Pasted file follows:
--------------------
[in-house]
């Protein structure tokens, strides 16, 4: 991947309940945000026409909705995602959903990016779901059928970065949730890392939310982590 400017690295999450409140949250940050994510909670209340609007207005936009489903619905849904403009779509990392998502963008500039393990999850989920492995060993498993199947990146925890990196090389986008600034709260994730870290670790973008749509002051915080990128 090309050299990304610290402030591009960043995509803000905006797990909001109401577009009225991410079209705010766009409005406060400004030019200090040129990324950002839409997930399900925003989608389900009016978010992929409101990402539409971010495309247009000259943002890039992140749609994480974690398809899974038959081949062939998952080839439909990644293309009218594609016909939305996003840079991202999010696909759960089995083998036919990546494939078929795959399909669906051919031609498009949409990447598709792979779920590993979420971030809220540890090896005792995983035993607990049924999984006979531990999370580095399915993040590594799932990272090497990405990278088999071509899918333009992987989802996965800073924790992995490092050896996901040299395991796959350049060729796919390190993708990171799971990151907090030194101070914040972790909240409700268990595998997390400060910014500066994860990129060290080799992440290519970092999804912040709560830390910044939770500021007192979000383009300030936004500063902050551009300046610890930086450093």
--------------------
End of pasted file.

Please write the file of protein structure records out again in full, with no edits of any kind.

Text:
[in-house]
């Protein structure tokens, strides 16, 4: 991947309940945000026409909705995602959903990016779901059928970065949730890392939310982590 400017690295999450409140949250940050994510909670209340609007207005936009489903619905849904403009779509990392998502963008500039393990999850989920492995060993498993199947990146925890990196090389986008600034709260994730870290670790973008749509002051915080990128 090309050299990304610290402030591009960043995509803000905006797990909001109401577009009225991410079209705010766009409005406060400004030019200090040129990324950002839409997930399900925003989608389900009016978010992929409101990402539409971010495309247009000259943002890039992140749609994480974690398809899974038959081949062939998952080839439909990644293309009218594609016909939305996003840079991202999010696909759960089995083998036919990546494939078929795959399909669906051919031609498009949409990447598709792979779920590993979420971030809220540890090896005792995983035993607990049924999984006979531990999370580095399915993040590594799932990272090497990405990278088999071509899918333009992987989802996965800073924790992995490092050896996901040299395991796959350049060729796919390190993708990171799971990151907090030194101070914040972790909240409700268990595998997390400060910014500066994860990129060290080799992440290519970092999804912040709560830390910044939770500021007192979000383009300030936004500063902050551009300046610890930086450093």